Brutal weather, or at least what passes for brutal weather these days*, led several districts, including Minneapolis, to cancel school on Wednesday. St. Paul stayed open but gave parents the option: bring your kids to school and be mean or let them stay home.
*The weather really was brutal. Walking north or west on Wednesday brought on a different kind of chill than what a human body should be asked to endure.
It all reminded us of the time, though, roughly 30 years ago (shut up), when we were in elementary school in Grand Forks, N.D. We’re not sure of the exact grade, but we’re guessing second or third.
School closing in Grand Forks was rare. From what we remember — and again, this was a long time ago so someone can correct us if this is not right — we always had two designated “snow” days banked for the year. If we never used them for a weather event, they were used on a Thursday and Friday near the end of the winter season, which just so happened to coincide with the North Dakota state high school hockey tournament.
Alas, apparently in 1984 or thereabouts, there was a day in the winter that was so bad — a mixture of a lot of snow and brutally cold temperatures, if we remember correctly — that we couldn’t save it for hockey and school was called off.
Back then, though, there weren’t nearly as many ways to find out if school was canceled. You could listen to the TV or radio, but closures weren’t being played nonstop. One supposes the school itself could be called … but apparently none of these things were on the table in our household.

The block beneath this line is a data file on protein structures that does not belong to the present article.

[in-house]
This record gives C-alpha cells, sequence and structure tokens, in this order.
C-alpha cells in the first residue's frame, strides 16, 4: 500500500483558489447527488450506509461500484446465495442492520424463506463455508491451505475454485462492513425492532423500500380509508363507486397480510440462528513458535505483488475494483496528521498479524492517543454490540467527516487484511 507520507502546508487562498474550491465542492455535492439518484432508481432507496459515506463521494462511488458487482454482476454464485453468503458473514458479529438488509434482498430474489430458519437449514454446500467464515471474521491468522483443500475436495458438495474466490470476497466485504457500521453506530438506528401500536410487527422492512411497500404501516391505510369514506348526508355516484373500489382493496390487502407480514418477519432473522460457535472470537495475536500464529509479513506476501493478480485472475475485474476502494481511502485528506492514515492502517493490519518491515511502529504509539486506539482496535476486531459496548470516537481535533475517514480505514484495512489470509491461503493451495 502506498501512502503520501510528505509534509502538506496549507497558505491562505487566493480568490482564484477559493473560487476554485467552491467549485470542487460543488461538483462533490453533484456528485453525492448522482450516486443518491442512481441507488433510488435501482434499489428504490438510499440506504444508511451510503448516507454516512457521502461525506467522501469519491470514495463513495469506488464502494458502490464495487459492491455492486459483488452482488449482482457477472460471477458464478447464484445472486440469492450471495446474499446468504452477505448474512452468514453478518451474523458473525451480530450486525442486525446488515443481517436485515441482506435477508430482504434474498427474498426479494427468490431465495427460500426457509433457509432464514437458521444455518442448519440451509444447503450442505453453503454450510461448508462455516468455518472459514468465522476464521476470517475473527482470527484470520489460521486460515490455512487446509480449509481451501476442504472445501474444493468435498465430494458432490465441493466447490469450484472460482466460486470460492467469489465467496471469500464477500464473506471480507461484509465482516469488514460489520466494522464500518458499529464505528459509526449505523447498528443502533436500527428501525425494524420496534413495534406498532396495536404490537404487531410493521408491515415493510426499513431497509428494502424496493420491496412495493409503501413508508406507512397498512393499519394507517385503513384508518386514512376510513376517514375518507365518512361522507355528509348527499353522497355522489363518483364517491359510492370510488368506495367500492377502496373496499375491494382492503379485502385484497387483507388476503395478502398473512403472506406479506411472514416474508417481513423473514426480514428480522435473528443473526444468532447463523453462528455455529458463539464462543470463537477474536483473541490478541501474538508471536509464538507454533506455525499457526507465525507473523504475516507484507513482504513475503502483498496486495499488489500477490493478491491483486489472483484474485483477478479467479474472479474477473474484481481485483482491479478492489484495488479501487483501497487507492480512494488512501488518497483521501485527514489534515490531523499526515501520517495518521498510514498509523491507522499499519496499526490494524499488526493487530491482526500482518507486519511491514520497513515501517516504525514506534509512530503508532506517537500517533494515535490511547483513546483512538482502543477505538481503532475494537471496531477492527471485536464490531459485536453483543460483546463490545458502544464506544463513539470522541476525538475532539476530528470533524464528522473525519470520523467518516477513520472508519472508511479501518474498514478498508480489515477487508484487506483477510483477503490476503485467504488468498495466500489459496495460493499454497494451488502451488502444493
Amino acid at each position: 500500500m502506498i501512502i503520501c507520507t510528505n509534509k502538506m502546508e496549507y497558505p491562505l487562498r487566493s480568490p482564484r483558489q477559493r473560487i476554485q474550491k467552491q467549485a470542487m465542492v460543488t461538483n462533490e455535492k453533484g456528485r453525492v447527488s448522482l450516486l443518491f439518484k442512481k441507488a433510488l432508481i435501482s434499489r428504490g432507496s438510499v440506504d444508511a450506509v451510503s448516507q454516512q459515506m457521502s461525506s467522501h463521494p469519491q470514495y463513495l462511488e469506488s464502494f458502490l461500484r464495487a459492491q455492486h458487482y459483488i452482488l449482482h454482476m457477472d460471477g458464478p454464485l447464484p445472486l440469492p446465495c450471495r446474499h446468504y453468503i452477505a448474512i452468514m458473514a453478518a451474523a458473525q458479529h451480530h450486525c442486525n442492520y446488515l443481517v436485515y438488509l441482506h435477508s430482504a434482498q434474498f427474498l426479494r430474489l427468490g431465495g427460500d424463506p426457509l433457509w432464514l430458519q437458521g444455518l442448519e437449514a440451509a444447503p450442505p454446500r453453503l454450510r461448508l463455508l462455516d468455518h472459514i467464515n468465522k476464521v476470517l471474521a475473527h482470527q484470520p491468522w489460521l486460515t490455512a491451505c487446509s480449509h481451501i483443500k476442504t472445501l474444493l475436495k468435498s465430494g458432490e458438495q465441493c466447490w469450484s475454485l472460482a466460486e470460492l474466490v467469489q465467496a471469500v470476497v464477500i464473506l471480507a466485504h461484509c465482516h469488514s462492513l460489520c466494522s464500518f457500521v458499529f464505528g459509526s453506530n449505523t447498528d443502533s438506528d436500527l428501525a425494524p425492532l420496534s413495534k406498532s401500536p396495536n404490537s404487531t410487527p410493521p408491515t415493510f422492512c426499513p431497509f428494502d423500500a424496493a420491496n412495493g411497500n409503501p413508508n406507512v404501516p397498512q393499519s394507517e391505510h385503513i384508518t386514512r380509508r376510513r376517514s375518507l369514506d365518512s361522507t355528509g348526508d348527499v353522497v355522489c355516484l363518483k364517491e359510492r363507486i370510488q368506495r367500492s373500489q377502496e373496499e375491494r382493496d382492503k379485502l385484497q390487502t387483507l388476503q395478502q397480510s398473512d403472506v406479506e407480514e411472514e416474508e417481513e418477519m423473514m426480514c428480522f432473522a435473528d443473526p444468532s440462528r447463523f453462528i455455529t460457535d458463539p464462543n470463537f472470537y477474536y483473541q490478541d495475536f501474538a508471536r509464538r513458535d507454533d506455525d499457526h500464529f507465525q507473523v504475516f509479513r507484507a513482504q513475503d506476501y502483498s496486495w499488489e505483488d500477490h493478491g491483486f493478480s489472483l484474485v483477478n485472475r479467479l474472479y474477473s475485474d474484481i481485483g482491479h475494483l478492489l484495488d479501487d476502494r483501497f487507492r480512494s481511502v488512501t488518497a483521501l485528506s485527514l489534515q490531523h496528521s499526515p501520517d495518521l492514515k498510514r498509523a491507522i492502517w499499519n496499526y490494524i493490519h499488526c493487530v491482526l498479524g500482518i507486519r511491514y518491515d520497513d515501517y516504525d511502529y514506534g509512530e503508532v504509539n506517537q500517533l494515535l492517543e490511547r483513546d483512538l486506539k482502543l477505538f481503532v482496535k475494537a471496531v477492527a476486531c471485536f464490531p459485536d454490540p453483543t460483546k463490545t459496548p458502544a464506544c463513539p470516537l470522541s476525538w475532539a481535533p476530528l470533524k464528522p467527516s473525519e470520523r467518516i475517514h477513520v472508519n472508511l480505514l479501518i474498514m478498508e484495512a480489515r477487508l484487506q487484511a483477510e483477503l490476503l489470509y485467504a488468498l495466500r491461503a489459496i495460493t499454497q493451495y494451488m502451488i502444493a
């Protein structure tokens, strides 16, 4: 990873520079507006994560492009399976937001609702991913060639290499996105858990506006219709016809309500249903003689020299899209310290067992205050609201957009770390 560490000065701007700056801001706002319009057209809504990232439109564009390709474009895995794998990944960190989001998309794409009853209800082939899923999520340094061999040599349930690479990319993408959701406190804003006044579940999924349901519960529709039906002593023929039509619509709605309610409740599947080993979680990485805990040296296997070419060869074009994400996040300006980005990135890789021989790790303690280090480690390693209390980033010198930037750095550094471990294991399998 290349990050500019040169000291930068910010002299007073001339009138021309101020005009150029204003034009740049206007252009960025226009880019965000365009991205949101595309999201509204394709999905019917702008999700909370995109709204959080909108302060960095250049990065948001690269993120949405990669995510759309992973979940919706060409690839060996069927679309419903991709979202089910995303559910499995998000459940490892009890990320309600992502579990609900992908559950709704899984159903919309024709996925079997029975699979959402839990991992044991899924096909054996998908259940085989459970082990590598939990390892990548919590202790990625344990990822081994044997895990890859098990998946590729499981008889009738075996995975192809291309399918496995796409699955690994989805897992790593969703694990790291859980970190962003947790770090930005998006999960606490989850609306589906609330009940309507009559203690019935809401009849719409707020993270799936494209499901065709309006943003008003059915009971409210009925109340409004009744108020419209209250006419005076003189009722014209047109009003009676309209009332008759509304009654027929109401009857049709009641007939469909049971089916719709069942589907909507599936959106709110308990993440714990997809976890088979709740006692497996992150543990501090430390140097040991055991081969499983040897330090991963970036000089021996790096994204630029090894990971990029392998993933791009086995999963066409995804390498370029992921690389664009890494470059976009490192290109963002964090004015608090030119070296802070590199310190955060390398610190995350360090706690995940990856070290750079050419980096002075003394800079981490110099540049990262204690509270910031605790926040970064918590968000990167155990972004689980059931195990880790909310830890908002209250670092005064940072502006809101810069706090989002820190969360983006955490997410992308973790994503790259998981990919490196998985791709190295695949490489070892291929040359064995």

Instead, it was business as usual in the morning. We got dressed in our heavy winter gear, most definitely including snowpants and moon boots, and set out for the walk to school. (Note: We imagined it was much farther than it really is, but Google Maps set the record straight. It was about 1/3 of a mile from where we lived to the elementary school front door).
We arrived at school, and the door was open. We walked in, and … strange, very quiet, we remember. But still, we started to take all our winter gear off in the coat area. Just as the whole process was complete and we were ready for the school day, an adult — either a teacher or administrator, we can’t remember which — popped his head in and asked why we were there.
Oh. Well, school was canceled. Didn’t you hear?
And that was that. It strikes us that even on a day brutal enough for North Dakota to cancel school, it wasn’t brutal enough for us to really question why we were trudging through snow and freezing air. But it is pretty much the worst thing to have school canceled but still show up. Don’t let anyone tell you different.
Have a good “school’s canceled” story? We’d love to hear it in the comments.